Impact of local treatment on overall survival of patients with metastatic prostate cancer: systematic review and meta-analysis

Vol. 43 (4): 588-599, July – August, 2017

doi: 10.1590/S1677-5538.IBJU.2016.0483


Arie Carneiro 1,2, Willy Baccaglini 2, Felipe P.A. Glina 3, Paulo P. Kayano 1, Victor M. Nunes 4, Oren Smaletz 5, Wanderley Marques Bernardo 4, Icaro Thiago de Carvalho 6, Gustavo Caserta Lemos 1
1 Departamento de Urologia, Hospital Israelita Albert Einstein, SP, Brasil; 2 Departamento de Urologia, Faculdade de Medicina do ABC, SP, Brasil; 3 Faculdade de Ciências Médicas, Universidade Metropolitana de Santos, SP, Brasil; 4 Centro Universitário Lusiada, Faculdade de Ciências Médicas de Santos, SP, Brasil; 5 Departamento de Oncologia, Hospital Israelita Albert Einstein, São Paulo, Brasil; 6 Departamento de Radioterapia, Hospital Israelita Albert Einstein, São Paulo, Brasil

Context: Currently, standard treatment of metastatic prostatic cancer (MPCa) is androgen-deprivation therapy (ADT). Recent studies suggested that local treatment of MPCa is related to increase of survival of those patients, as observed in other tumors.

Objective: To evaluate the impact of local treatment on overall survival and cancer specific survival in 3 and 5 years in patients with MPCa.

Materials and Methods: Systematic review and meta-analysis of population studies published at PubMed, Scielo, Lilacs, Cochrane and EMBASE databases until June 2016. Several large cohorts and Post-Roc studies were included, that evaluated patients with MPCa submitted to local treatment (LT) using radiotherapy (RDT), surgery (RP) or brachytherapy (BCT) or not submitted to local treatment (NLT).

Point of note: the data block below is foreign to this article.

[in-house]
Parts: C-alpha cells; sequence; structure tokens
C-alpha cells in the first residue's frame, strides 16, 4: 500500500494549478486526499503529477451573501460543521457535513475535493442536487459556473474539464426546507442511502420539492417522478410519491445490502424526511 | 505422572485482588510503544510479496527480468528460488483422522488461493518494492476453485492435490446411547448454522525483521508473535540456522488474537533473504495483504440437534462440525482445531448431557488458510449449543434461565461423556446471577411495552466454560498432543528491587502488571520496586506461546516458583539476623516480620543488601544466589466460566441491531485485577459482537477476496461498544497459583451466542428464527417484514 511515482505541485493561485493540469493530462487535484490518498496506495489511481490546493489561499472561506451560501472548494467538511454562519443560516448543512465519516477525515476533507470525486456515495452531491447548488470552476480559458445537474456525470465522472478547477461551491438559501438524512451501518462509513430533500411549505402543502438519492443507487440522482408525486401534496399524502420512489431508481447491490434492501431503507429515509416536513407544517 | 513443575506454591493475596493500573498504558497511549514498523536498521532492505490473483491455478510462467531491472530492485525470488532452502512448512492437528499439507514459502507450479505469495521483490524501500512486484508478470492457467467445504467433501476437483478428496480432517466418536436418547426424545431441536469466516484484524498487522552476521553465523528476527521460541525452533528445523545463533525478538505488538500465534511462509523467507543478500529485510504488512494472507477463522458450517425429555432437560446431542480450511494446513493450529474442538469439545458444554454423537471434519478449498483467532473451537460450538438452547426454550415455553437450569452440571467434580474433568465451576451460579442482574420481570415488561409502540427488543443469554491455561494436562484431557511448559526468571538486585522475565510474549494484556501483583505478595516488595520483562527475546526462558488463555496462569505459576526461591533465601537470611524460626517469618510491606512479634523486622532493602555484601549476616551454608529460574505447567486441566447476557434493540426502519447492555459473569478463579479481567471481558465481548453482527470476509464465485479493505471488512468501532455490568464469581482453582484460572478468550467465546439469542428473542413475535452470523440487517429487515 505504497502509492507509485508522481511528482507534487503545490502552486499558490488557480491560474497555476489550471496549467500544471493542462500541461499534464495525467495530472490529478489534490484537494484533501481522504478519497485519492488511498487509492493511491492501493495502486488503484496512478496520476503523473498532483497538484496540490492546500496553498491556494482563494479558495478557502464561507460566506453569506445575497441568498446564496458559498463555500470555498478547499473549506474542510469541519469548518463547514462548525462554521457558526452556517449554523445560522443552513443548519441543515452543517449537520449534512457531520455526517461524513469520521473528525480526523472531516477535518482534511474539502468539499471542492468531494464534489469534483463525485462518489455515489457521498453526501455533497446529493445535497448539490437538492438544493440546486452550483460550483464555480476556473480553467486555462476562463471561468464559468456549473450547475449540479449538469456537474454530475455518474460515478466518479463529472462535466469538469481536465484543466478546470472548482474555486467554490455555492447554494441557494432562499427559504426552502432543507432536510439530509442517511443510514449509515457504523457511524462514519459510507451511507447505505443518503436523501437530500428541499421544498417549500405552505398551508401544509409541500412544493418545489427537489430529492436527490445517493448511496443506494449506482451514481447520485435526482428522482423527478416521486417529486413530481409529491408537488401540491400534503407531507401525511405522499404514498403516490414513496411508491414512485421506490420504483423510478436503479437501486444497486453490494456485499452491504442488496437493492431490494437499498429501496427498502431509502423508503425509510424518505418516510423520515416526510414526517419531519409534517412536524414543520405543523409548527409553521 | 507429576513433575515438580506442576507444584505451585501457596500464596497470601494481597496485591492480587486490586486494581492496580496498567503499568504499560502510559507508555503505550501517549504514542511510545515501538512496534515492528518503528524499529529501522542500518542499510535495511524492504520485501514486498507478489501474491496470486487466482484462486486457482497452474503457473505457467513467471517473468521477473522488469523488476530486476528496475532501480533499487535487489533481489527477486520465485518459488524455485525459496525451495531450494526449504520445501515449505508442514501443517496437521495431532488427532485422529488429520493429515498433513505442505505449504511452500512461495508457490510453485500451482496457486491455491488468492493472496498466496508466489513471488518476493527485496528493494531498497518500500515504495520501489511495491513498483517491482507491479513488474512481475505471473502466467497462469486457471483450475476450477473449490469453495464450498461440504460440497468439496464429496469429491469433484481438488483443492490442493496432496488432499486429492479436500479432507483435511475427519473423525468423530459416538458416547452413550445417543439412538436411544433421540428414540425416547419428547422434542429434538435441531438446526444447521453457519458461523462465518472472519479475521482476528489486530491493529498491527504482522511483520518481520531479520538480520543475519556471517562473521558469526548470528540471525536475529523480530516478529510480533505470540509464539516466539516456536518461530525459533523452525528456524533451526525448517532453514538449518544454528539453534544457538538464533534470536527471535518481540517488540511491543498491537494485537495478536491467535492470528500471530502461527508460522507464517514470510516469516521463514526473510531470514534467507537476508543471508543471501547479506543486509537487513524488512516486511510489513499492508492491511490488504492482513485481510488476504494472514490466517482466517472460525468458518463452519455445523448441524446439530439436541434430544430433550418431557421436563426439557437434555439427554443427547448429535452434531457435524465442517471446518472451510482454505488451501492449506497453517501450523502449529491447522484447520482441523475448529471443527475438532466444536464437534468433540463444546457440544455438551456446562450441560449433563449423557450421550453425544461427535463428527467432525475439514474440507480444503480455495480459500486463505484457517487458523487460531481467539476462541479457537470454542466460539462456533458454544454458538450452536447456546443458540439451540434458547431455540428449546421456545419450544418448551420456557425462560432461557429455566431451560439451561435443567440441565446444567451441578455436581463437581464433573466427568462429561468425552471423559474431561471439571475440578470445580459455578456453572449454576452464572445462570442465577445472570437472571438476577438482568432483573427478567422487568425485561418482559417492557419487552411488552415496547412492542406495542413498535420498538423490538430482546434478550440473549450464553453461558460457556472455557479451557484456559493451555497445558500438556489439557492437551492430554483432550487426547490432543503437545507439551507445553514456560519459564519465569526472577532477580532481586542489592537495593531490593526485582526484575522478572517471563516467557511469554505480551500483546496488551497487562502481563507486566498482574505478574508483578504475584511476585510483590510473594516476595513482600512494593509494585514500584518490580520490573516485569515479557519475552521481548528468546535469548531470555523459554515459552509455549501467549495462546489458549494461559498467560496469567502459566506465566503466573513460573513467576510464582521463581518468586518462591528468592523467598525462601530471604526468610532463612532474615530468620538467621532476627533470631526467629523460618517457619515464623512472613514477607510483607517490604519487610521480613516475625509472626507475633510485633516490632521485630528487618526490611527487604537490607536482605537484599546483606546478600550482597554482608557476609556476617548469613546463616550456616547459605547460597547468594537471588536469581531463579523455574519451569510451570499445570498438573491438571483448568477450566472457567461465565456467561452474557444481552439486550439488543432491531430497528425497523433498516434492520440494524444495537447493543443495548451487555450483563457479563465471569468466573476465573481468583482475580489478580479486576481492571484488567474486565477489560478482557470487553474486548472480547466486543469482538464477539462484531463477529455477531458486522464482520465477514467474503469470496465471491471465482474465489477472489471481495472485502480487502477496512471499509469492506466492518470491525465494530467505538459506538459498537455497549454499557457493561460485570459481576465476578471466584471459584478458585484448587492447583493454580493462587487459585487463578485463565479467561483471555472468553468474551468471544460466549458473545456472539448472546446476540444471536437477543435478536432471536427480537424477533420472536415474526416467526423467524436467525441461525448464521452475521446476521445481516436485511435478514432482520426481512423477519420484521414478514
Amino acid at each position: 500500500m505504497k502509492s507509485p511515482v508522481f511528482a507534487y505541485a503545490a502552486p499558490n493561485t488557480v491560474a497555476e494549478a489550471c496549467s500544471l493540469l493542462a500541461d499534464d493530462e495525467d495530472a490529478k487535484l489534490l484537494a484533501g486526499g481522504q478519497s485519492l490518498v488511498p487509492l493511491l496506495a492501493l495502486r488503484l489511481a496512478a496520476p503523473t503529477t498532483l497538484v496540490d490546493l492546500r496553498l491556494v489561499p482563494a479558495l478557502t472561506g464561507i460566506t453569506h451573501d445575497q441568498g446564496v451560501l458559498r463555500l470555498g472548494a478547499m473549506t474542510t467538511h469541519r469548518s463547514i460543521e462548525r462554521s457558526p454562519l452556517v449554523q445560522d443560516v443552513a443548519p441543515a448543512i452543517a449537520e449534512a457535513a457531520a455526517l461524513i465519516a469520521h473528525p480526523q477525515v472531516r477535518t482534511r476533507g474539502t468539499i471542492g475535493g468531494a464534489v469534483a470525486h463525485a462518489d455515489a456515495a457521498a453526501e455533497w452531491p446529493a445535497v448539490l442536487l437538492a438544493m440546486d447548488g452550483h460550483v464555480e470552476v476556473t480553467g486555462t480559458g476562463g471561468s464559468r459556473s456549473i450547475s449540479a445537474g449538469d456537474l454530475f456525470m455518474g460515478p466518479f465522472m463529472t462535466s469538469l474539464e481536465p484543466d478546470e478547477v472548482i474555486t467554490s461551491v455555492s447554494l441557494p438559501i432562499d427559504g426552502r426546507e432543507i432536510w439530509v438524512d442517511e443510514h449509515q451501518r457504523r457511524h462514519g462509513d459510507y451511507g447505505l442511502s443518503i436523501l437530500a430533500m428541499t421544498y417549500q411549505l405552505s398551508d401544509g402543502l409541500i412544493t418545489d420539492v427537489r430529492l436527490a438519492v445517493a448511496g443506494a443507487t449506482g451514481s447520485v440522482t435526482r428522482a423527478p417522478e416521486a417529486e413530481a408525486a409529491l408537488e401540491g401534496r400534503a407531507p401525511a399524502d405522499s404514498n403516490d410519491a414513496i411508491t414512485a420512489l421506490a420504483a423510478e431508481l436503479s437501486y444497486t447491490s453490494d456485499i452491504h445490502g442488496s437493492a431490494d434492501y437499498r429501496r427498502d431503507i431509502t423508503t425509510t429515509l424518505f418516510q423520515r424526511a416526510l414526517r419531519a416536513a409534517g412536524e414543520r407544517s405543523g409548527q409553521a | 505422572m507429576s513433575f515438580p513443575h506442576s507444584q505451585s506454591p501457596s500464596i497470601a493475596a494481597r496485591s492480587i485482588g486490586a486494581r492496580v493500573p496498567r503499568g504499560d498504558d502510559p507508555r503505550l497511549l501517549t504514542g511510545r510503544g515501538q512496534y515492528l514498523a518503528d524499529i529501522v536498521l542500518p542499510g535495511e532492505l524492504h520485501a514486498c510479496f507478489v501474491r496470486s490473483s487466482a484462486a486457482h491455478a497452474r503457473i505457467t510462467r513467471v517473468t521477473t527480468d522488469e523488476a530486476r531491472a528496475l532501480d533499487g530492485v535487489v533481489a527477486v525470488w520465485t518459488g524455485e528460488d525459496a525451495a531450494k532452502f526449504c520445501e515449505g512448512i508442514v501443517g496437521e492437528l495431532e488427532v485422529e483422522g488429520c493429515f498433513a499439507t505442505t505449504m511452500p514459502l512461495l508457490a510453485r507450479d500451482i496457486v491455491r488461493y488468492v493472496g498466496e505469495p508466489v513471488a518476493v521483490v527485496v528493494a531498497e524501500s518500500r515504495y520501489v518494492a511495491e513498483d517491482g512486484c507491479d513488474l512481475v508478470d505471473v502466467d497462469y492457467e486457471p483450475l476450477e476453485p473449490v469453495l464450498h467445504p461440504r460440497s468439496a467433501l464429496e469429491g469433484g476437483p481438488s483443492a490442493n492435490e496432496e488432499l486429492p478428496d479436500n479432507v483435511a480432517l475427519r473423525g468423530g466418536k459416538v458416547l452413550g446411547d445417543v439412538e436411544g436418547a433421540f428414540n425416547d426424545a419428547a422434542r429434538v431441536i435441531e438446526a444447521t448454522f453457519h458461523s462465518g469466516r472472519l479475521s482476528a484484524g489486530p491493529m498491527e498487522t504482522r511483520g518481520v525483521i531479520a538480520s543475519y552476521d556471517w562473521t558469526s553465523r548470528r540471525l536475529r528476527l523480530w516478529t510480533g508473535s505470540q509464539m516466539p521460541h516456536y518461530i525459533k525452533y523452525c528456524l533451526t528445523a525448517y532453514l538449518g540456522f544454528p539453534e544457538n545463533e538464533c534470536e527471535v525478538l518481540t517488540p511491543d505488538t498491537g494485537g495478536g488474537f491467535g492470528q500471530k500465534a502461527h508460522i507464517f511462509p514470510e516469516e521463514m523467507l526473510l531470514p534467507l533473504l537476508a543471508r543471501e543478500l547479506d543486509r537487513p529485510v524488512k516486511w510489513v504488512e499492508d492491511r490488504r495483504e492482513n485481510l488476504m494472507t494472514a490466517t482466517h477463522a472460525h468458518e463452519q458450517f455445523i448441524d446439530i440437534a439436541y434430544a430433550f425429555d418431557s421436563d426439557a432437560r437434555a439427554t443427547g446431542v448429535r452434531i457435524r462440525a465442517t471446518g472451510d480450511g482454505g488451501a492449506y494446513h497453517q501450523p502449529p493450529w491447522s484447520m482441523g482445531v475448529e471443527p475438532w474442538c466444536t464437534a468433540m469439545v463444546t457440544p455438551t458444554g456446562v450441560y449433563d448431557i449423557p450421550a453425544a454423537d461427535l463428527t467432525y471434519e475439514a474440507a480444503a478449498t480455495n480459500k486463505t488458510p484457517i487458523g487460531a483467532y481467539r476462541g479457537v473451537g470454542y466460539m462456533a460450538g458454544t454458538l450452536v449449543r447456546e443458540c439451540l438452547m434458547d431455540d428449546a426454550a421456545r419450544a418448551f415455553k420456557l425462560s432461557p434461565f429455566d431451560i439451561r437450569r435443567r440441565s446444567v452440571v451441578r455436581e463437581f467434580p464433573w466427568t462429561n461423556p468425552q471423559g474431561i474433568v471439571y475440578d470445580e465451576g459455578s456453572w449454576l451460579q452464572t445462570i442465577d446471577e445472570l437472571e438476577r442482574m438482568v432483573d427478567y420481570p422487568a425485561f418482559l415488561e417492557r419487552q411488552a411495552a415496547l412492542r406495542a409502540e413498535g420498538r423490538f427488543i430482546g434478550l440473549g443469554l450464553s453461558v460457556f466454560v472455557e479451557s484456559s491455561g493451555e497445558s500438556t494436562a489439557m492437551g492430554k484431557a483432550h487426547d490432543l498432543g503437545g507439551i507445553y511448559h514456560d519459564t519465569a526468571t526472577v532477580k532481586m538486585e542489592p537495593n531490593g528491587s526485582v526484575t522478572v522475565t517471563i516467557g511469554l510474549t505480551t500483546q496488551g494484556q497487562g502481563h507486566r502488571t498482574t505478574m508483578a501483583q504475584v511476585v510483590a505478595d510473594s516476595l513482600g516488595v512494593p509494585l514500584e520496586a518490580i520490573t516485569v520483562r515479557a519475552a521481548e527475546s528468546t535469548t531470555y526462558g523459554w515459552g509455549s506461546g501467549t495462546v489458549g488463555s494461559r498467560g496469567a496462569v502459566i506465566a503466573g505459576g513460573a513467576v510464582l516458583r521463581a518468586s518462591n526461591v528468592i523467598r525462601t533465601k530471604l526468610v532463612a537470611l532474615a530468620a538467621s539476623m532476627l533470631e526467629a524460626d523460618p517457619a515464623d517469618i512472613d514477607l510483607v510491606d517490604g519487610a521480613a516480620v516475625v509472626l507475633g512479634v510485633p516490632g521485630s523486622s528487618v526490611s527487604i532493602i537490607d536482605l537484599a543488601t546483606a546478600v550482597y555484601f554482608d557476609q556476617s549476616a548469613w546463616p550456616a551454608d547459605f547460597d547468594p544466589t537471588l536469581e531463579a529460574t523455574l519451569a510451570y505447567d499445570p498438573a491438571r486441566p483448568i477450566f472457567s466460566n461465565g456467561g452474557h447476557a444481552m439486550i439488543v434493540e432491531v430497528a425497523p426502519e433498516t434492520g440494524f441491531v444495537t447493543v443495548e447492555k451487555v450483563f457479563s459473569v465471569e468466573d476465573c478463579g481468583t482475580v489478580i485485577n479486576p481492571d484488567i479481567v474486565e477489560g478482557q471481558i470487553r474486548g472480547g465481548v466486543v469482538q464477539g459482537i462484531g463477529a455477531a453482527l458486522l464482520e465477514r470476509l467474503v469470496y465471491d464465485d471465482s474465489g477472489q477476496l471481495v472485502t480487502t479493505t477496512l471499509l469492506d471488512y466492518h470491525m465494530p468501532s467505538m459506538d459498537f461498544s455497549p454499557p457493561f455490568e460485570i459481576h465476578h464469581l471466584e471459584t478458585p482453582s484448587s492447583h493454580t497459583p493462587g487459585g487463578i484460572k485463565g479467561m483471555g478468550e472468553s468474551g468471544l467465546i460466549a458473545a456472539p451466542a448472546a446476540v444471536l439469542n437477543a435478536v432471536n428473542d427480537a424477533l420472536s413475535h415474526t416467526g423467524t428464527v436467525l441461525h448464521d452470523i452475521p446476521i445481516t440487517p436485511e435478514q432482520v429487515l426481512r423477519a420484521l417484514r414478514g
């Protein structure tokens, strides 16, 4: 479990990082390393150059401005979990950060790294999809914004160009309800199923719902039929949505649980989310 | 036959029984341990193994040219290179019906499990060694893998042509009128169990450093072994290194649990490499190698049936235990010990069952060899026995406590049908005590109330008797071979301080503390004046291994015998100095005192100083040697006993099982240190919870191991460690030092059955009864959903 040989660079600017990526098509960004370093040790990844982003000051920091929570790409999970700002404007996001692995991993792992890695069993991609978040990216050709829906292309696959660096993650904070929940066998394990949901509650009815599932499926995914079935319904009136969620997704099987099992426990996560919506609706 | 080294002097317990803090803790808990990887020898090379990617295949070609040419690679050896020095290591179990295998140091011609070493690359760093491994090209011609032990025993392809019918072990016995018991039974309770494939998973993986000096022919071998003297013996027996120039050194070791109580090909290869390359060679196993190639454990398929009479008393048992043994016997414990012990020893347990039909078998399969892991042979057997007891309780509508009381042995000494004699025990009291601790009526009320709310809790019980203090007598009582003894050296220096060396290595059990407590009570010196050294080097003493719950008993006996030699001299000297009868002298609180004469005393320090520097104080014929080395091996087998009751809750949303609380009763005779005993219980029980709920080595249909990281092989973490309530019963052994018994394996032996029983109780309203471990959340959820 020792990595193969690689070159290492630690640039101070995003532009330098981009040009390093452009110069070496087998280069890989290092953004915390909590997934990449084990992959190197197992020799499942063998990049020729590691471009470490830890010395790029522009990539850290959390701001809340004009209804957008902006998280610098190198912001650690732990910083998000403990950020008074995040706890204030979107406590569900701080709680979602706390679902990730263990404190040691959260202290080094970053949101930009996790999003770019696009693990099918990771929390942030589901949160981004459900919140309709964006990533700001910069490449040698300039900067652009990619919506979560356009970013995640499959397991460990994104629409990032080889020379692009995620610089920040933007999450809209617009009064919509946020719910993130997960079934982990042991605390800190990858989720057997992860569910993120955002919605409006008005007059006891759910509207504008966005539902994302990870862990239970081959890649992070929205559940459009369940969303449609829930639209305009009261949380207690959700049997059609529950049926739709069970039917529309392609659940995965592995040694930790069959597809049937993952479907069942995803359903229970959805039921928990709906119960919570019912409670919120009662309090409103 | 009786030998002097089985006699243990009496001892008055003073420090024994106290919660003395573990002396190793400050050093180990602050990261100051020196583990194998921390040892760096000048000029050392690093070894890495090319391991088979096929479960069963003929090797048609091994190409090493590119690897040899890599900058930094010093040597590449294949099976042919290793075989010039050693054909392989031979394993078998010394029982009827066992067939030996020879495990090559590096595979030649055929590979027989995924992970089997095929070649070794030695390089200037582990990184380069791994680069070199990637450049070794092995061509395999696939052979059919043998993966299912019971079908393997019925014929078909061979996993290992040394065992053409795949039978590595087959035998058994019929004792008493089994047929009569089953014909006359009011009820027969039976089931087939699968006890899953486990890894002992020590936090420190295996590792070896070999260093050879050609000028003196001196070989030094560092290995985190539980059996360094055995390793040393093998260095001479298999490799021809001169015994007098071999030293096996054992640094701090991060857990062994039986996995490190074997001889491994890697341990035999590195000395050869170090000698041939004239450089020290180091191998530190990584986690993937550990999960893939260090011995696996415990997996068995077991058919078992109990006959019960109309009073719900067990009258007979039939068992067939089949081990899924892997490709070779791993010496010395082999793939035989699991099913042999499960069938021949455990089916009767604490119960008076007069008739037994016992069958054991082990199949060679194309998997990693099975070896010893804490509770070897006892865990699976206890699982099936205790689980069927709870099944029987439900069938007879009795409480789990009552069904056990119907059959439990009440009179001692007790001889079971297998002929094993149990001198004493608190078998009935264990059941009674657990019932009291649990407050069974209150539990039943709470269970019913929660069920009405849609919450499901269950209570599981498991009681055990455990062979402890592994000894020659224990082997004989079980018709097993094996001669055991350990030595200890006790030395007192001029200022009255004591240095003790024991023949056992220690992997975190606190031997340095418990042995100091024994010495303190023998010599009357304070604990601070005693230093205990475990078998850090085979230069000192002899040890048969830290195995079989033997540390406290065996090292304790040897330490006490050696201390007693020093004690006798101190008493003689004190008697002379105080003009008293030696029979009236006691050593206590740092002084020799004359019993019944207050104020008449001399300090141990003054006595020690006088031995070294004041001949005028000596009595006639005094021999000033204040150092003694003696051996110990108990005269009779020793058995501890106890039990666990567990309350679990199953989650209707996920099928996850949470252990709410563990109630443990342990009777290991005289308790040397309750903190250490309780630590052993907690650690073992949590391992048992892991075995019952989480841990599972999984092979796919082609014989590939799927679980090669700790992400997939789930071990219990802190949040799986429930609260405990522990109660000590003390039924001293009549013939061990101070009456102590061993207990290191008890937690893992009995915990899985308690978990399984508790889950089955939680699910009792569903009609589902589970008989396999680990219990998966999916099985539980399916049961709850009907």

Results: 34.338 patients were analyzed in six included papers, 31.653 submitted to NLT and 2.685 to LT. Overall survival in three years was significantly higher in patients submitted to LT versus NLT (64.2% vs. 44.5%; RD 0.19, 95% CI, 0.17-0.21; p<0.00001; I²=0%), as well as in five years (51.9% vs. 23.6%; RD 0.30, 95% CI, 0.11-0.49; p<0.00001; I²=97%). Sensitive analysis according to type of local treatment showed that surgery (78.2% and 45.0%; RD 0.31, 95% CI, 0.26-0.35; p<0.00001; I²=50%) and radiotherapy (60.4% and 44.5%; RD 0.17, 95% CI, 0.12-0.22; p<0.00001; I²=67%) presented better outcomes.

Conclusion: LT using RDT, RP or BCT seems to significantly improve overall survival and cancer-specific survival of patients with metastatic prostatic cancer. Prospective and randomized studies must be performed in order to confirm our results.

Keywords: Prostate; Survival; Radiation Oncology; Prostatic Neoplasms

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